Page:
Courses & Units
Desire and Disorder in the Erotic Text HTC339
Taking 'erotic text' in a broad sense, this unit explores the many functions - but especially the malfunctions - of desire in ancient literature. We will read some of Ovid's Heroides, fictional verse-letters written by heroines of Greek myth to their unfaithful lovers; a selection of love poetry ranging from Sappho to Roman elegy, in which erotic desire is represented as physical distress, as madness and disease; and Longus' second-century novel, Daphnis and Chloe, an ironic and playful study of human maturation and sexuality. We will also look at Plato's influential writings on the philosophical uses of desire, and some responses of later writers.
|Unit name||Desire and Disorder in the Erotic Text|
|College/School||College of Arts, Law and Education
School of Humanities
|Discipline||History and Classics|
|Coordinator||Doctor Jonathan Wallis|
|Available as an elective?||Yes|
|Delivered By||University of Tasmania|
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- Describe and explain the key features of different types of ancient Greek and Latin texts concerning love and desire and situate them in their historical contexts.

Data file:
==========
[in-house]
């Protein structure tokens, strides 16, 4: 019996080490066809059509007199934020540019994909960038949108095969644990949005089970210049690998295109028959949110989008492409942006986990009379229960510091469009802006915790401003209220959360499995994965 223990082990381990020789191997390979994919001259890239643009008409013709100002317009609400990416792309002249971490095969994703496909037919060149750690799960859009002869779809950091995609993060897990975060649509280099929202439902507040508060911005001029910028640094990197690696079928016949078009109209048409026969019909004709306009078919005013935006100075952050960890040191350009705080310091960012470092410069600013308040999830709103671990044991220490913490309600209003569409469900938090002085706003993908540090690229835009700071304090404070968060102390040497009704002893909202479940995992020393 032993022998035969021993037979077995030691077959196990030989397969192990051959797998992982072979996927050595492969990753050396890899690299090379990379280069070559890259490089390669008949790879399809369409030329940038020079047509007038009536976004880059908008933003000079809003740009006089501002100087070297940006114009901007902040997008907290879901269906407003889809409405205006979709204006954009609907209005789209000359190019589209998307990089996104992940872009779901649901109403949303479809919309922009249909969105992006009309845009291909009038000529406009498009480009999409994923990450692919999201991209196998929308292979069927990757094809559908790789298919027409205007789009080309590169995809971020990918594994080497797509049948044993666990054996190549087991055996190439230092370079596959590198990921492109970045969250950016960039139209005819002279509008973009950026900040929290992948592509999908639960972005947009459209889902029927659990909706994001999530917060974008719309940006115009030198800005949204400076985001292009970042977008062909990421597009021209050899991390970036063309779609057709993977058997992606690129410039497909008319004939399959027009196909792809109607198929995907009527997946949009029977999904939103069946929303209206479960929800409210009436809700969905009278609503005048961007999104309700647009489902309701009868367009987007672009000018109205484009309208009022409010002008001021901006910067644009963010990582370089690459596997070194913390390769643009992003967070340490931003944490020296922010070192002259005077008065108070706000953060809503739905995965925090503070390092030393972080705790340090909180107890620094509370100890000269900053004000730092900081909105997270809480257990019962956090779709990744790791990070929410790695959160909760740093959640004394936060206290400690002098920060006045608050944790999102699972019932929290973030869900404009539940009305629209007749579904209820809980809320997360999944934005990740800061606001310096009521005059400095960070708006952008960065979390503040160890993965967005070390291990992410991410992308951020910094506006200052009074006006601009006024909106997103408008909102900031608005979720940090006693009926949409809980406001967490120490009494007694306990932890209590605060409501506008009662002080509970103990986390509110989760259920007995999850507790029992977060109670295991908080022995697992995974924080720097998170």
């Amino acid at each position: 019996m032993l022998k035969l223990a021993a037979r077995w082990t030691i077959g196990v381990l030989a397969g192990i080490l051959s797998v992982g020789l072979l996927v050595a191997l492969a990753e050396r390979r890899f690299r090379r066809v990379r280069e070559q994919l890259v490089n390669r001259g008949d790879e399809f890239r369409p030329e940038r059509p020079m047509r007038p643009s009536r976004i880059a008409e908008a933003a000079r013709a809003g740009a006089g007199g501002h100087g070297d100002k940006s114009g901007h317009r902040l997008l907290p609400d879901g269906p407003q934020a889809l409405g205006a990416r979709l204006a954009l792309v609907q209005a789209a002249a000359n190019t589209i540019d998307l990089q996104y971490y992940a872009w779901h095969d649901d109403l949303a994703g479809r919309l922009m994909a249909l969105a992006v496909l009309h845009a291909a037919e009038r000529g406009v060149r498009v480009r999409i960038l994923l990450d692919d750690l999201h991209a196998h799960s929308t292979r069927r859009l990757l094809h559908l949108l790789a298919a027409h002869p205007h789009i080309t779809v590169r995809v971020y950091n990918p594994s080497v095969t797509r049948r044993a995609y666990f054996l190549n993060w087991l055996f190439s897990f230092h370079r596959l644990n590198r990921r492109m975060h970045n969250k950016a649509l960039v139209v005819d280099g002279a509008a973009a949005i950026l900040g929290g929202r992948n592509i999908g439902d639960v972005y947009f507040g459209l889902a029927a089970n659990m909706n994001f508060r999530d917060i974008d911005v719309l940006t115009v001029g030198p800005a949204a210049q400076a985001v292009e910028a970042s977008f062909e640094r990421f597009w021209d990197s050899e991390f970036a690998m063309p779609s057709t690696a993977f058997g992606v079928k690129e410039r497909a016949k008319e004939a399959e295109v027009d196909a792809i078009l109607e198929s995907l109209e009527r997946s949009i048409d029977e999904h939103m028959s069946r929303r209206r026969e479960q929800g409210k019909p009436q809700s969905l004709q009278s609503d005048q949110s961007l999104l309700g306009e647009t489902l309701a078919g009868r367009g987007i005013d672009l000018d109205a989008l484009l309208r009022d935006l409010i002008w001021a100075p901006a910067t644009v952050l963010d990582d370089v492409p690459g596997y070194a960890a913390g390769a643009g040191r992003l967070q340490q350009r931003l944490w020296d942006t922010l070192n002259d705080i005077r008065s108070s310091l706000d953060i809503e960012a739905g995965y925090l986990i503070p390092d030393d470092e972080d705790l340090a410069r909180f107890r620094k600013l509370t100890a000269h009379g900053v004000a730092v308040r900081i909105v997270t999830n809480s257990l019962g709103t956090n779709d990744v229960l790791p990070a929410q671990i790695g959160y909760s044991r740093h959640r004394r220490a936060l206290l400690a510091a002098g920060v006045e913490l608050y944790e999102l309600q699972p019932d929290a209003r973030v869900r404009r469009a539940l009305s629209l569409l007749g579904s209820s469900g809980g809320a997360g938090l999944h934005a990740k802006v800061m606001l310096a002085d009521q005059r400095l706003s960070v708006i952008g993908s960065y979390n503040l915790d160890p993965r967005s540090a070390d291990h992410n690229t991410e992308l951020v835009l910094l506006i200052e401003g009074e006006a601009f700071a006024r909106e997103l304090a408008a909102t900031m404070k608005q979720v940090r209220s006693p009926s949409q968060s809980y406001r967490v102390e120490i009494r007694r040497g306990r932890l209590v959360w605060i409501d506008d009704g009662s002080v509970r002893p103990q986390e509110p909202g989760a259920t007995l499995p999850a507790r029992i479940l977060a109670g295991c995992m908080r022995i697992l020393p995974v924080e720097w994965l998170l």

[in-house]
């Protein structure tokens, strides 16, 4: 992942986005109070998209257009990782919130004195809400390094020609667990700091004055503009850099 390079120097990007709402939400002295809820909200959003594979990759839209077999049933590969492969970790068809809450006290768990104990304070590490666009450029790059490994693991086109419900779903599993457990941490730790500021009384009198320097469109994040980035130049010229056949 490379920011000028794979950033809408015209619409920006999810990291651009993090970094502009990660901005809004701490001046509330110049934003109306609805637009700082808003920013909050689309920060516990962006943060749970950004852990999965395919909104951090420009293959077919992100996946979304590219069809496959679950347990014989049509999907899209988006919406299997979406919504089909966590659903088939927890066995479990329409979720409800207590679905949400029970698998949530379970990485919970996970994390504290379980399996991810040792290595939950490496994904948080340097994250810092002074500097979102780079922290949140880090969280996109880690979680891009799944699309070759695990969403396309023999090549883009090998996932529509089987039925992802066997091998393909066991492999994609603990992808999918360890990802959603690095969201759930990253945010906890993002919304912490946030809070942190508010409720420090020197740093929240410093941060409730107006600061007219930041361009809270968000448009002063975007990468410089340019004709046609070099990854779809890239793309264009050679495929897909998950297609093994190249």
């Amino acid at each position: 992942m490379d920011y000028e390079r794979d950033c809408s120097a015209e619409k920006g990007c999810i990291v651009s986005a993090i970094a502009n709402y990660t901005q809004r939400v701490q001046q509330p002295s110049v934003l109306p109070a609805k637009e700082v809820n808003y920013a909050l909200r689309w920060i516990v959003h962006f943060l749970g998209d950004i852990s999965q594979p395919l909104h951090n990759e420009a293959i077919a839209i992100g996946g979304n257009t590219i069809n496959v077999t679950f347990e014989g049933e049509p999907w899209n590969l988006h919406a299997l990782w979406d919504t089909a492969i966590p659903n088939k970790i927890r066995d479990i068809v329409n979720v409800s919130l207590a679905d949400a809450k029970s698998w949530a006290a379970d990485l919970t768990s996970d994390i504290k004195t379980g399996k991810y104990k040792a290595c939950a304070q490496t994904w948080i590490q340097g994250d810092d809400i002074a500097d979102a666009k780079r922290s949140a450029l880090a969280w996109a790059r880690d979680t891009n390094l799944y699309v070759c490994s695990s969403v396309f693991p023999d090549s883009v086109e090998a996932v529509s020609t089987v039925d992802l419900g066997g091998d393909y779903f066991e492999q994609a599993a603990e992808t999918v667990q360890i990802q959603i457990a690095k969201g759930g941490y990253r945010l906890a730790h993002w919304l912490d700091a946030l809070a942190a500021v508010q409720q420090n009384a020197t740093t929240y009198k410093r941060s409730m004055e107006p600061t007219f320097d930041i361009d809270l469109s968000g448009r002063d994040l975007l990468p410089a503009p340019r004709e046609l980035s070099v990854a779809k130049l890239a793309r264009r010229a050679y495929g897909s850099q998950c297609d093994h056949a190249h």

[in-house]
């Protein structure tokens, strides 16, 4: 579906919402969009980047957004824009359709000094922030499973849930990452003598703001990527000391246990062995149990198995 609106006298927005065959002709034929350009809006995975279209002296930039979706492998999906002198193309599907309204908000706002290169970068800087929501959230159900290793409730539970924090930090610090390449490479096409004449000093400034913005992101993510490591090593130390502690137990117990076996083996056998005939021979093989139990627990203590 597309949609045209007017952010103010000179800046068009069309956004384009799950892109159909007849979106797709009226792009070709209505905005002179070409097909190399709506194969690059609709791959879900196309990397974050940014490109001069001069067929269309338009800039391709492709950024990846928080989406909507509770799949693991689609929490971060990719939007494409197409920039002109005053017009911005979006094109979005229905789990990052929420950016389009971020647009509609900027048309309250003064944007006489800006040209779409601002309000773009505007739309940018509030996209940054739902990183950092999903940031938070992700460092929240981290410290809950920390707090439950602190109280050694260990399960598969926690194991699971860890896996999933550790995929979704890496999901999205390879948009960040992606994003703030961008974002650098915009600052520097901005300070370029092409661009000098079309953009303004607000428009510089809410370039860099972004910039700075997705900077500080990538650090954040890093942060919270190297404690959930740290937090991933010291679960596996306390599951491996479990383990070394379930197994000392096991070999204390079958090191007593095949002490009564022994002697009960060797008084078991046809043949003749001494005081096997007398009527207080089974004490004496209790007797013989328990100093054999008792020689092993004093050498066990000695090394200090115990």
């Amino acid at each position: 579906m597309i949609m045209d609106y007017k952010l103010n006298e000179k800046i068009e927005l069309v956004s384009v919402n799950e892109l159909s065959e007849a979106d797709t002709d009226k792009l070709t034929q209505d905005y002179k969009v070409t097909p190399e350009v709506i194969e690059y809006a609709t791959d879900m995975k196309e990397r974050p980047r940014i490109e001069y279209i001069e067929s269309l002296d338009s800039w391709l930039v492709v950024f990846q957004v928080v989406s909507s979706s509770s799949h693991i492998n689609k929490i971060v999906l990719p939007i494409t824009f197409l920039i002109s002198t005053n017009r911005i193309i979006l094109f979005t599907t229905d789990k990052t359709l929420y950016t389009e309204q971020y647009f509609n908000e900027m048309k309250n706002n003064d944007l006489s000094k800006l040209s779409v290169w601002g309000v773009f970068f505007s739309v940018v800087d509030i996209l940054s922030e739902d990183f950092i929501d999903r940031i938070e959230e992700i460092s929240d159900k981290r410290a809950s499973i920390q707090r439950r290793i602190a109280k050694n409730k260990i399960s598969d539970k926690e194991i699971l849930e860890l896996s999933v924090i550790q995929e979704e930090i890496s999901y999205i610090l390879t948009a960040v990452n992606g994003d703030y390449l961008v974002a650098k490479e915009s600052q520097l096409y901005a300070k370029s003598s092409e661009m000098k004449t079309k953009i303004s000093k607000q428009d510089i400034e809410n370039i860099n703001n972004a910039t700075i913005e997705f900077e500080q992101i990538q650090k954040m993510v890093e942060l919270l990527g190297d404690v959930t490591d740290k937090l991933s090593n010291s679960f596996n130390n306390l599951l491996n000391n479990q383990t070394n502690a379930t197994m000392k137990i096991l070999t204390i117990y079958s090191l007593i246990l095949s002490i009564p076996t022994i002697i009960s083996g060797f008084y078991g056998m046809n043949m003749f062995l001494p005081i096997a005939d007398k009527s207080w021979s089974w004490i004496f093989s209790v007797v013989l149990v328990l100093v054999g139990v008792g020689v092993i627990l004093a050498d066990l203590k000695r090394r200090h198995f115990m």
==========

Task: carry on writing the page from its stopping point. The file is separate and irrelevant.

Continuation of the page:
- Distinguish between primary and secondary sources of evidence for ancient life and thought, and explain how these sources are used in the study of ancient culture.
- Critically evaluate a range of primary sources for ancient Greek and Roman love and desire (e.g. literary and philosophical texts).
- Use primary and secondary sources to support an independent argument about the changes in ancient thinking about love, gender and sexuality.
|Field of Education||Commencing Student Contribution 1,3||Grandfathered Student Contribution 1,3||Approved Pathway Course Student Contribution 2,3||Domestic Full Fee 4|
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Prerequisites25 credit points at Introductory level or higher
|Assessment||Weekly reading reflections (10%)|Primary text analyses (x2) (15%)|Major essay (35%)|Take-home exam (40%)|
|Timetable||View the lecture timetable | View the full unit timetable|
Required readings will be listed in the unit outline prior to the start of classes.
|Links||Booktopia textbook finder|
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